In addition to informal democratic norms, political parties and civil society play a crucial role in the defence of constitutional democracy. Huq and Ginsburg (2018) argue that “the near-term prospect of constitutional liberal democracy hence depends less on our institutions than on the qualities of political leadership and popular resistance.” Moreover, “it is crowds marching the streets, and the people taking it upon themselves to enforce the social contract, that ultimately are the best protector of liberal constitutionalism” (Ginsburg et al. 2018, 253). In their book Why Civil Resistance Works? Chenoweth and Stephan (2011) show that non-violent resistance in the form of boycotts, strikes and protests deters autocratic backsliding. An original, aggregate data set of all known major non-violent and violent resistance campaigns from 1900 to 2006 is used to test these claims. Similarly, Berman (2017) argues that it is a long-term democratic struggle that should be credited for the development of liberal democracy in most of the European states. After reviewing two centuries of turmoil characterizing the development of liberal democracy in the UK, France, Germany, Italy and Spain, Berman (2019) concludes that “fighting back against the populist tide and avoiding illiberal democracy therefore requires finding ways to remove the barriers that have weakened contemporary democracy and to encourage greater citizen participation.”
As Diamond (2016) argues “[d]emocracies fail when people lose faith in them and elites abandon their norms for pure political advantage.” This is exactly what is happening in Hungary and, to a lesser extent, in Poland. In Hungary, increasing numbers of political leaders and citizens are willing to tolerate the authoritarian politics of Orban’s government in exchange for a better protection of their security, social benefits and political status. Poland is embarking upon such a journey. With the most recent package of legislation aimed at curtailing the independence of the Supreme Court, the PiS government has found itself on the banks of the Rubicon of Polish democracy. The strength of the Polish opposition and the vitality of Polish democracy are being tested here. If PiS gets its way, the gates for a further backsliding of constitutional democracy in Poland will be wide open.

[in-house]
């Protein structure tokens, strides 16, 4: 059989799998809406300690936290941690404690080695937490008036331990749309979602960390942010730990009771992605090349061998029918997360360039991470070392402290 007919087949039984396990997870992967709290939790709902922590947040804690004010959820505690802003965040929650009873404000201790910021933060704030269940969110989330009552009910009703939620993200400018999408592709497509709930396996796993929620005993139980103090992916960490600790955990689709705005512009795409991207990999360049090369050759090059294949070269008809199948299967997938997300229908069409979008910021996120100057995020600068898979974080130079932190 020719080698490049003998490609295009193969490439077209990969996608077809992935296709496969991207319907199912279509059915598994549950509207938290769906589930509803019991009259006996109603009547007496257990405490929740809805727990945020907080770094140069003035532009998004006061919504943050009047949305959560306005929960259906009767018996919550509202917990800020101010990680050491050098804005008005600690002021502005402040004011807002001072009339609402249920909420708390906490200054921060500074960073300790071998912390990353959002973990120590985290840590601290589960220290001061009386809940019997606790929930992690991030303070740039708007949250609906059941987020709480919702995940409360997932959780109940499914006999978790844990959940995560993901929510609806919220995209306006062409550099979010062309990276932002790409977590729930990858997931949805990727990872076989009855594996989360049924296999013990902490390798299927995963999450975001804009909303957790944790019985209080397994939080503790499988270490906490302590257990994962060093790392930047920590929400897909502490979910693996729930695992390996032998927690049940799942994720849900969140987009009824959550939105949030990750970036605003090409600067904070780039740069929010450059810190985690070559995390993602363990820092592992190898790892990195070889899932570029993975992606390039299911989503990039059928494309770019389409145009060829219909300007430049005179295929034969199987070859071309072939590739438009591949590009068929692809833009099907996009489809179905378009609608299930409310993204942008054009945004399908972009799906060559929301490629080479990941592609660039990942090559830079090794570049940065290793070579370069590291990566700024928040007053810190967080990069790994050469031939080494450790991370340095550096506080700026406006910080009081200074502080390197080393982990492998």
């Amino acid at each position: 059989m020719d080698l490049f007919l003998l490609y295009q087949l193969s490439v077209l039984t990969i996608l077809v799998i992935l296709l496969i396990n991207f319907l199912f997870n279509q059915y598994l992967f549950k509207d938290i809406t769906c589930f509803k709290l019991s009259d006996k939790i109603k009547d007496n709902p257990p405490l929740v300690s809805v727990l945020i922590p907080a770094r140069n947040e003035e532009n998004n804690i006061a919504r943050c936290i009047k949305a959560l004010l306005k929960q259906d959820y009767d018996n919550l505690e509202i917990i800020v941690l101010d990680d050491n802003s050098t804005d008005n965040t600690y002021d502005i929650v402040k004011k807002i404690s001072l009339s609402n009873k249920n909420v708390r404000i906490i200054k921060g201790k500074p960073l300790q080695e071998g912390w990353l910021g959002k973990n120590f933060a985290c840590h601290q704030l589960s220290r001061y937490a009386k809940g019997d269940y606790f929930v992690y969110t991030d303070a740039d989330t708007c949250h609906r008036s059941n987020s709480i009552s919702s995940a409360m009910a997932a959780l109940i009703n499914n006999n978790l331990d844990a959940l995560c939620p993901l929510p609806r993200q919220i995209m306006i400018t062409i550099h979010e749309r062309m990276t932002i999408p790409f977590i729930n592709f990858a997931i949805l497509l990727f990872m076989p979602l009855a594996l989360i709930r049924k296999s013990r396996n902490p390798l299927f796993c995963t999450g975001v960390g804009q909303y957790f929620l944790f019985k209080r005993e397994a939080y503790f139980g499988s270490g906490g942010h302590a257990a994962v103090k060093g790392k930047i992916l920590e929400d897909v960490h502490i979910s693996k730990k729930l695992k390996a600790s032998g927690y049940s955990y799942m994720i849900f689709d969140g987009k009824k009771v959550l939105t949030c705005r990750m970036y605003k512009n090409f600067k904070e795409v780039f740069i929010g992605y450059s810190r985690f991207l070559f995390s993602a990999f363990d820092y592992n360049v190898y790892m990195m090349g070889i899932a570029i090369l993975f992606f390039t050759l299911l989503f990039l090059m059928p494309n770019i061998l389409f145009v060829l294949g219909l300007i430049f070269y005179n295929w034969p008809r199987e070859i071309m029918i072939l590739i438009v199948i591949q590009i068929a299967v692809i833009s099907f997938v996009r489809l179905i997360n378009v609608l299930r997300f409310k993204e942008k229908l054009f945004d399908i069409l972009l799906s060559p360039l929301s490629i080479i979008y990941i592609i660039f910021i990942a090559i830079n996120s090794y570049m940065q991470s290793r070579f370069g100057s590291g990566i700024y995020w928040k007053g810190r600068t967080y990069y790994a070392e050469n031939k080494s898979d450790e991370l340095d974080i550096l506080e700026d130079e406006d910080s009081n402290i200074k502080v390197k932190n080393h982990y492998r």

This is not to suggest, however, that during the early stage of the populist turn to authoritarianism, rule-of-law institutions are not important. The Polish case, where opposition to the new populist government is stronger than in Hungary and where the new government has not yet fully dismantled all the foundations of the rule of law, is a litmus test for the capacity of rule-of-law institutions to prevent democratic backsliding. Two conclusions from this brief review of the literature emerge. One is that law has only a weak role in preventing a breakdown of constitutional democracy when democracy is not the only game in town and when democratic support for constitutional checks and balances is eroding. The second one shows that a constraining role of law differs in different stages of the rise of populism. During the early stage of the rise of authoritarian populism, constitutional design features serve as “speed bumps” to slow the deconsolidation of liberal democracy.